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ABI Exclusive

Supreme Court Reverses Purdue: No Nondebtor, Third-Party, Nonconsensual Releases

Justice Gorsuch for the majority bans third-party releases broader than a discharge for those who don’t surrender all their assets to the court.


In a 5/4 decision, the Supreme Court reversed the Second Circuit’s Purdue decision and declined an invitation to anoint chapter 11 as the remedy for deficiencies in the state and federal tort systems.

In his 20-page majority opinion June 27, Justice Neil M. Gorsuch defined the question before the Court as “whether a court in bankruptcy may effectively extend to nondebtors the benefits of a Chapter 11 discharge usually reserved for debtors.” He held “that the bankruptcy code does not authorize a release and injunction that, as part of a plan of reorganization under Chapter 11, effectively seeks to discharge claims against a nondebtor without the consent of affected claimants.”

Justice Gorsuch telegraphed the outcome when he said in the very first paragraph that the owners and executives of the opioid manufacturer were aiming for absolution from claims against them “without securing the consent of those affected or placing anything approaching their total assets on the table for their creditors.”

The Profit by the Owners from Opioids

Justice Gorsuch recited the facts and procedural history, focusing on the profits that the owners and managers of the Purdue opioid manufacturer had realized in the years leading up to the filing of the company’s chapter 11 case in 2019. In the years before the opioid crisis grabbed national attention, the owners and managers received some 15% of company revenue, compared to about 70% each year after 2007. Ultimately, they received distributions of about $11 billion.


In the original chapter 11 plan, the owners proposed to contribute $4.325 billion, spread over 10 years, in exchange for nonconsensual “releases” of all claims, present and future, that might be brought against them. Justice Gorsuch noted that “thousands” of “opioid victims” voted against the plan. The U.S. Trustee, eight states and others opposed confirmation of the plan.


The bankruptcy court confirmed the plan over objections by the U.S. Trustee, eight states and others. On appeal, the district court reversed and vacated the decision confirming the plan. In re Purdue Pharma, L.P., 635 14 B.R. 26 (S.D.N.Y. 2021). To read ABI’s report, click here.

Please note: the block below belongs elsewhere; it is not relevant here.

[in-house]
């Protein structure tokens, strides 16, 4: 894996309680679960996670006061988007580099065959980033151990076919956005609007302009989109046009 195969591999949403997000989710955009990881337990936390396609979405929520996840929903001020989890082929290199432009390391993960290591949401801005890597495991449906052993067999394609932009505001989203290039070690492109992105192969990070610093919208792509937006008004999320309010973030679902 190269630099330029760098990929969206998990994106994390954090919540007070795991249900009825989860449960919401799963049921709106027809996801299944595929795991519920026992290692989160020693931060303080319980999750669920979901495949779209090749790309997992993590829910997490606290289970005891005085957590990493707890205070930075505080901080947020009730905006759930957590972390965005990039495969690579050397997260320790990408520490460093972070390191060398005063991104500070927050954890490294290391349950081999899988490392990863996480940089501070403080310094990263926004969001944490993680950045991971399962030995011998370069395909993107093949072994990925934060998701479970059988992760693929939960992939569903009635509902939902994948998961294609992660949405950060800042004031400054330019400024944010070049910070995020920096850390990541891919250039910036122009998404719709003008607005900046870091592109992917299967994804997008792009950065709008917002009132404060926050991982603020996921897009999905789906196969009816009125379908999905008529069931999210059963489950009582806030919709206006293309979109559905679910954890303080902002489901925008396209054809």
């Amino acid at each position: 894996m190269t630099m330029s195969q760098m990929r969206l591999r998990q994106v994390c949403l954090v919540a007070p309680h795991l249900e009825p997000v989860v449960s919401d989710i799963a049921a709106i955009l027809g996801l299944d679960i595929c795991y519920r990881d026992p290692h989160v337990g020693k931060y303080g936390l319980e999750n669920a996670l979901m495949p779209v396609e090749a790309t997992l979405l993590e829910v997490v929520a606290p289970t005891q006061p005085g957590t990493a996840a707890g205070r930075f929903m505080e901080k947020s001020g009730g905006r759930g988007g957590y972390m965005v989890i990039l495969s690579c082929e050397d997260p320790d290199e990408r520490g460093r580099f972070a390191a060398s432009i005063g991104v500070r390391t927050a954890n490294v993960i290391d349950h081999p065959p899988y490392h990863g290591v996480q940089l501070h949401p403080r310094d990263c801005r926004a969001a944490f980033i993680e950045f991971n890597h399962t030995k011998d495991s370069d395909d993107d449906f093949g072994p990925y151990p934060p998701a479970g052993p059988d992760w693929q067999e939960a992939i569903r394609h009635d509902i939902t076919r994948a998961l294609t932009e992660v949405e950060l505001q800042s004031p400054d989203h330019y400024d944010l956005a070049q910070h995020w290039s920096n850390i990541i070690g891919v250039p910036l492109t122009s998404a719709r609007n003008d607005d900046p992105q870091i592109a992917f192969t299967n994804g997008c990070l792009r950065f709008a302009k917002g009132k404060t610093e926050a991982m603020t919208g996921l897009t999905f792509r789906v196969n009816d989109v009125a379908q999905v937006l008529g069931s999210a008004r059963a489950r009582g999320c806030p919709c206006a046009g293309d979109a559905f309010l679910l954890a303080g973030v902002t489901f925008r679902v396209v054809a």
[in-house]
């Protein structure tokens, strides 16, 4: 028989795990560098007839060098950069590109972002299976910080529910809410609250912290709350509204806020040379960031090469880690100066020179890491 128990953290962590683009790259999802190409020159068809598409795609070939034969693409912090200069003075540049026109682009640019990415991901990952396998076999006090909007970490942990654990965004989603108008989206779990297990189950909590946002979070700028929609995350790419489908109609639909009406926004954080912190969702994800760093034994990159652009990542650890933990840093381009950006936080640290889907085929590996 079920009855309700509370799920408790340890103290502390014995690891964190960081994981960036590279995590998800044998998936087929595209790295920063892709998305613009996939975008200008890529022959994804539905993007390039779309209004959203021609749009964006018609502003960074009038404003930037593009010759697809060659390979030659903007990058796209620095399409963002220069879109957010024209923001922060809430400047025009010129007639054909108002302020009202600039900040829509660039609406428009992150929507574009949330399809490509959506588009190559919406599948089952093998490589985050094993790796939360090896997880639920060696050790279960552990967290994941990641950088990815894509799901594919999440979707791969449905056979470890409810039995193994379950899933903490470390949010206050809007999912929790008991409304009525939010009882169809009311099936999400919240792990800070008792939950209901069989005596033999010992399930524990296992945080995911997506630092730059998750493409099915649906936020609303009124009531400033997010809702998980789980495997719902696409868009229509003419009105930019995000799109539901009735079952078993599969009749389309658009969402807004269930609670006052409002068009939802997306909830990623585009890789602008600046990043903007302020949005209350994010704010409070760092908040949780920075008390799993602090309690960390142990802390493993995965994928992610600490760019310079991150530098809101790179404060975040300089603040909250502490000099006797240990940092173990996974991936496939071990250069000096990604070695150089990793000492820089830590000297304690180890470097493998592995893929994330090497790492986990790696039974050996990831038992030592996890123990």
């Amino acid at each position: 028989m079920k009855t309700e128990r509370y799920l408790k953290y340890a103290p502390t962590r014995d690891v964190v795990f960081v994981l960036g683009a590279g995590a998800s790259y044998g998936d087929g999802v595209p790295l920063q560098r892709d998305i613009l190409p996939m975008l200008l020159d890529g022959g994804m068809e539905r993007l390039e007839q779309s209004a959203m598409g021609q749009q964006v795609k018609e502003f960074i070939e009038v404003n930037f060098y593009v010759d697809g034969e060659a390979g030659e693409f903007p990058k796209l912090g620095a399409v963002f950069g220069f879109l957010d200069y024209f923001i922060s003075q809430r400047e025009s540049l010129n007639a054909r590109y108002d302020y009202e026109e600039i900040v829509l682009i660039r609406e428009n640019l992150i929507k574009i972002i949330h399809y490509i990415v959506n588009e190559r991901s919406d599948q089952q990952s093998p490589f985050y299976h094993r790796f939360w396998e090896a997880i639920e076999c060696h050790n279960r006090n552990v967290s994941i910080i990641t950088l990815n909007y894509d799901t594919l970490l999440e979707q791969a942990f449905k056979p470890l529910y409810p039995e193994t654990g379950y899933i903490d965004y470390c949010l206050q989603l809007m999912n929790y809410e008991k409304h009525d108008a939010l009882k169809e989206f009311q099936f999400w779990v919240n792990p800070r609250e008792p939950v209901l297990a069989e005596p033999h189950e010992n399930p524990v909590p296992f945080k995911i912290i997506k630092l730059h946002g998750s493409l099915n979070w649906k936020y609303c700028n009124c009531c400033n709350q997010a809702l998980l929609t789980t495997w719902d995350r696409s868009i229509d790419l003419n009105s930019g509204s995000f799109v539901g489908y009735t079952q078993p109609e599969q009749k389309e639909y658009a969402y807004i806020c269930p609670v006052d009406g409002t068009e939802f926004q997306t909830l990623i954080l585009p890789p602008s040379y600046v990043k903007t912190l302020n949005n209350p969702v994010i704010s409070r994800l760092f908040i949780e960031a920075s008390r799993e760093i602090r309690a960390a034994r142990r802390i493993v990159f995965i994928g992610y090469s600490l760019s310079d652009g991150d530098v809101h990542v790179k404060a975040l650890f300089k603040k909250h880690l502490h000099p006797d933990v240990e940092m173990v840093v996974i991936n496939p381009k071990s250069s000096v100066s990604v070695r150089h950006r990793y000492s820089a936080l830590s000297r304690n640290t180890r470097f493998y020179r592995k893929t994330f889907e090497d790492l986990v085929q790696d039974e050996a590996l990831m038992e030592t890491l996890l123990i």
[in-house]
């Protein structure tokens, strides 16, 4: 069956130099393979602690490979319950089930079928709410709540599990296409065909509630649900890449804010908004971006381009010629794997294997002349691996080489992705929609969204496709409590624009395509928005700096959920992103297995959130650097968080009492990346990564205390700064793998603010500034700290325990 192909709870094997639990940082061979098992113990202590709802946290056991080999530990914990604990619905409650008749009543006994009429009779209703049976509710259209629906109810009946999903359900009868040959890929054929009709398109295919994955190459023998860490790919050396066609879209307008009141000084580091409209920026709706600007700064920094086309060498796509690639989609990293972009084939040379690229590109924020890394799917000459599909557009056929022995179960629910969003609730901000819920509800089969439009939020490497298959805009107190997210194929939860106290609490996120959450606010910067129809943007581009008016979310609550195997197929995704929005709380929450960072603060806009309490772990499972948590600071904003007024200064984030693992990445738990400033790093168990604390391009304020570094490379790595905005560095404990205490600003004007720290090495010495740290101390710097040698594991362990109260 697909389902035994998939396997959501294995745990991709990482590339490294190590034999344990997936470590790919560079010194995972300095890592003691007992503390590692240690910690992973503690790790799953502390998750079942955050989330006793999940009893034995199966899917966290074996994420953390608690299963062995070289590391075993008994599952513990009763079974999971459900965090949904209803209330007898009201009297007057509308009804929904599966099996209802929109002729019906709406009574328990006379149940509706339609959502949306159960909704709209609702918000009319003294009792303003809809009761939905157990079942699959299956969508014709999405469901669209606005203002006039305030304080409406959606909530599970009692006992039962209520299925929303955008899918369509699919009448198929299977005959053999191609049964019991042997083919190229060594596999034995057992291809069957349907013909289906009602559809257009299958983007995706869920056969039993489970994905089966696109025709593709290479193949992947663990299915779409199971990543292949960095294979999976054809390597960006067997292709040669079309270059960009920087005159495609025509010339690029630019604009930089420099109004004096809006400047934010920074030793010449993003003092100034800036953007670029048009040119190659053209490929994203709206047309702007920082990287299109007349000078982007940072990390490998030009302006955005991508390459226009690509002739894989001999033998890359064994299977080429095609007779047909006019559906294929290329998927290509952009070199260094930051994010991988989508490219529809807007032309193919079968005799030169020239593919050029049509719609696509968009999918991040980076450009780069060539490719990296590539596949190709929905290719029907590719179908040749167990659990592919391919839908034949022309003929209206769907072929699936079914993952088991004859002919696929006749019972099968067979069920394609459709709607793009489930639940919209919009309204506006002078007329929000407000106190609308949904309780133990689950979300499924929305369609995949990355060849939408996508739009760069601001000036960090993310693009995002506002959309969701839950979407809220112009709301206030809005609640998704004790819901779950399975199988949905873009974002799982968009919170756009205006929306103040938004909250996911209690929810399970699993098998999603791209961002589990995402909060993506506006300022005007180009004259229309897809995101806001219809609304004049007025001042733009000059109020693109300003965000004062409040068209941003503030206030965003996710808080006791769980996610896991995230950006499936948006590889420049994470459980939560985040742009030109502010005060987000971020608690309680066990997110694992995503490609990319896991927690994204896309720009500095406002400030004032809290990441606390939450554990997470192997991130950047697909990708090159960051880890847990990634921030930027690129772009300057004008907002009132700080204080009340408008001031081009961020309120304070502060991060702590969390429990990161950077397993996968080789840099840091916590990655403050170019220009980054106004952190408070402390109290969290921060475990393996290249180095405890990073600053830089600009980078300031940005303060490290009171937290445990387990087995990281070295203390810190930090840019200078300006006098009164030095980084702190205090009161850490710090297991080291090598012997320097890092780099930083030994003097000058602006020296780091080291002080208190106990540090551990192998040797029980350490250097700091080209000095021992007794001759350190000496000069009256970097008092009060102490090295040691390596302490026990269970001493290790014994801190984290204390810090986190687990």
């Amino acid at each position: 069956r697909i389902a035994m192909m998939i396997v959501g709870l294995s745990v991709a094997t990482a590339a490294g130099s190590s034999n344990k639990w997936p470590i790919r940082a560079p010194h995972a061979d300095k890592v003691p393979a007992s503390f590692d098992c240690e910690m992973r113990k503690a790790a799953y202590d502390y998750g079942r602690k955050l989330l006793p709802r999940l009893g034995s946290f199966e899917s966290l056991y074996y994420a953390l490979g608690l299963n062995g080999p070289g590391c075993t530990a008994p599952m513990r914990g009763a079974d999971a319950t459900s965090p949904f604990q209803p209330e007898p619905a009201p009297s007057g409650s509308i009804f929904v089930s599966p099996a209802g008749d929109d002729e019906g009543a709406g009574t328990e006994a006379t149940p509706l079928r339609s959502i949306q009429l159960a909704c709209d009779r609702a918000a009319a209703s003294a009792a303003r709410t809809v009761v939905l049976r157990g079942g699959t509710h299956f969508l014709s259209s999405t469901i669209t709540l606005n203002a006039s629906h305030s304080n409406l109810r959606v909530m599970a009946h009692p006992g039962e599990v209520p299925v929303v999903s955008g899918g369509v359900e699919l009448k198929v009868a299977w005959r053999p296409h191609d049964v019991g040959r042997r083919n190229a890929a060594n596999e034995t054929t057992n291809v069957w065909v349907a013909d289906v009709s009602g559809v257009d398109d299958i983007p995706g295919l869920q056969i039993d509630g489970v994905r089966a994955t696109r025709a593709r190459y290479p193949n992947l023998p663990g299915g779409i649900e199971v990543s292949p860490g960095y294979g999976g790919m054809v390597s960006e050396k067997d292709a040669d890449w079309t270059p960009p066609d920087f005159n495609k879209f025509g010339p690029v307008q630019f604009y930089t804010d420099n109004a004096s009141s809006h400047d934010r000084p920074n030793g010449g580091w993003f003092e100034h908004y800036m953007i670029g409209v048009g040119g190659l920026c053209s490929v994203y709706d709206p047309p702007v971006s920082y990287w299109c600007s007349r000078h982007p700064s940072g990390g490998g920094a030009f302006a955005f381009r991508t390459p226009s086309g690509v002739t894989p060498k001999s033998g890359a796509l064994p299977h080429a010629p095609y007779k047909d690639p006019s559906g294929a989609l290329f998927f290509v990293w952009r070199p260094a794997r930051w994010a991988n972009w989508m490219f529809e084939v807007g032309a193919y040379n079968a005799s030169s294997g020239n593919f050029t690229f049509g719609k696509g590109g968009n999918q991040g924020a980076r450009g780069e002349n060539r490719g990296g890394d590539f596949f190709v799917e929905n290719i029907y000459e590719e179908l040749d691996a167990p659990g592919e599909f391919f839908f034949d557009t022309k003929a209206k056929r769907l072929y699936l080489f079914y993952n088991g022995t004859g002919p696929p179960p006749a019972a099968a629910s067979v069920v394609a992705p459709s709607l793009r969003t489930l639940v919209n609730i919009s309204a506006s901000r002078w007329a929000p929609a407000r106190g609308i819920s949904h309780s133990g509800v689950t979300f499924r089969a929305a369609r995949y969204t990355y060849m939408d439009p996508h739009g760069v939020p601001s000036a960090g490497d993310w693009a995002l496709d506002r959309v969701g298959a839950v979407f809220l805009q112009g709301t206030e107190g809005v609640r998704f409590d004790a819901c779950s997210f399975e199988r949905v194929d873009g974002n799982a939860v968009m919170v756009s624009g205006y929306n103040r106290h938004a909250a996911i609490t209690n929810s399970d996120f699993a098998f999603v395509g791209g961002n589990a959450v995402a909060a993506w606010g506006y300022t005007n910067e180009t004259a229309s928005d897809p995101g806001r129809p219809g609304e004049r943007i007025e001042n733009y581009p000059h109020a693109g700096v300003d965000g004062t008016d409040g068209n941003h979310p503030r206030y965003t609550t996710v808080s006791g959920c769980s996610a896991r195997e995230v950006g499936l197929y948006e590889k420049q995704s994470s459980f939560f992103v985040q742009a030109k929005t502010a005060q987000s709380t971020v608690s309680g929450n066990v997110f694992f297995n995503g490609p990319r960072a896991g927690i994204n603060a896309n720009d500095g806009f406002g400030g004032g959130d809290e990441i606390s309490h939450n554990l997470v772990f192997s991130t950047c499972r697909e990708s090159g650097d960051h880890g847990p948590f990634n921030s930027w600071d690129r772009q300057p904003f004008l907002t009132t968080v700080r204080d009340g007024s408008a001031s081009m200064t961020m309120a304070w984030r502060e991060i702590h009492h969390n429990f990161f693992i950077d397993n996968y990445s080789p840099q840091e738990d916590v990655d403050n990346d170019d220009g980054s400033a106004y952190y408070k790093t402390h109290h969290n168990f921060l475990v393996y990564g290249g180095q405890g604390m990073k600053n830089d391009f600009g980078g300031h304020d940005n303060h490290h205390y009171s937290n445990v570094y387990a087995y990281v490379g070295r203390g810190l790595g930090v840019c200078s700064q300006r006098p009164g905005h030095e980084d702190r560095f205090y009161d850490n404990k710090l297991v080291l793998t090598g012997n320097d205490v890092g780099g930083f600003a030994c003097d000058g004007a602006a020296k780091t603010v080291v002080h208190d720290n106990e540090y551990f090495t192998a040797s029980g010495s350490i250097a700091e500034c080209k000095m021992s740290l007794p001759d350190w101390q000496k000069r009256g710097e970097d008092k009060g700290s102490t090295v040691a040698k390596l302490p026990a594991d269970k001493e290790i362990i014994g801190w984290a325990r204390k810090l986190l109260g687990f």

After reversal in district court, the owners contributed another $1.675 billion to the plan to alleviate objections from states. Justice Gorsuch said that the owners’ “proposed contribution still fell well short of the $11 billion they received from the company between 2008 and 2016.”


On the debtor’s appeal, the Second Circuit reversed and reinstated the plan over a dissent. Purdue Pharma LP v. City of Grand Prairie (In re Purdue Pharma LP), 69 F.4th (2d Cir. May 30, 2023). To read ABI’s report, click here.


The U.S. Trustee filed an application with the Supreme Court for a stay pending appeal. The Court treated the application as a petition for certiorari and granted the petition in August along with a stay. The Court heard argument on December 4.


The Merits and Section 1123(b)(6)


Before turning to Section 1123(b)(6) and the principal reason for reversing the Second Circuit, Justice Gorsuch noted that the owners “have not filed for bankruptcy and have not placed virtually all their assets on the table for distribution to creditors, yet they seek what essentially amounts to a discharge.”


If there were any basis for a discharge in favor of nondebtors, Justice Gorsuch said it would be found in Section 1123(b)(6). It provides that a chapter 11 plan may include “any other appropriate provision not inconsistent with the applicable provisions of this title.”


The plan proponents argued before the Court that the releases were permissible because they were nowhere prohibited in the Bankruptcy Code. As a so-called catchall subject to the ejusdem generis canon, Justice Gorsuch said that the subsection is “not necessarily” given the broadest possible construction but “must be interpreted in light of its surrounding context.”


“Viewed with that much in mind,” Justice Gorsuch said, “we do not think paragraph (6) affords a bankruptcy court the authority the plan proponents suppose.” Rather, he said that “the catchall cannot be fairly read to endow a bankruptcy court with the ‘radically different’ power to discharge the debts of a nondebtor without the consent of affected nondebtor claimants.” The other subsections in Section 1123(b), he said, authorize releases “without consent only to the extent such claims concern the debtor.”

Justice Gorsuch said that “no one (save perhaps the dissent) thinks [that the catchall] provides a bankruptcy court with a roving commission to resolve all such problems that happen its way.”

Other Grounds for Reversal

In the Bankruptcy Code, Justice Gorsuch found three other grounds for reversal. First, the Code reserves discharges for the debtor. Second, the Code requires the debtor to submit all of the debtor’s assets to the court. Furthermore, he said, a discharge is not “unbounded,” because some claims are exempted from discharge. The Purdue plan, he said, “transgresses all these limits too.”

Third, Justice Gorsuch pointed to Section 524(g)(4)(A)(ii) and said that the Code authorizes nondebtor releases “but does so in only one context,” namely, plans dealing with asbestos.

Saying that “word games cannot obscure the underlying reality,” Justice Gorsuch rejected the idea that the plan just gave releases to the owners, not discharges.

Prior Law

“History” offers a “third” ground for dismissal, Justice Gorsuch said, observing that “pre-code practice may sometimes inform our interpretation of the code’s more ‘ambiguous’ provisions.” From 1800 to 1978, he said,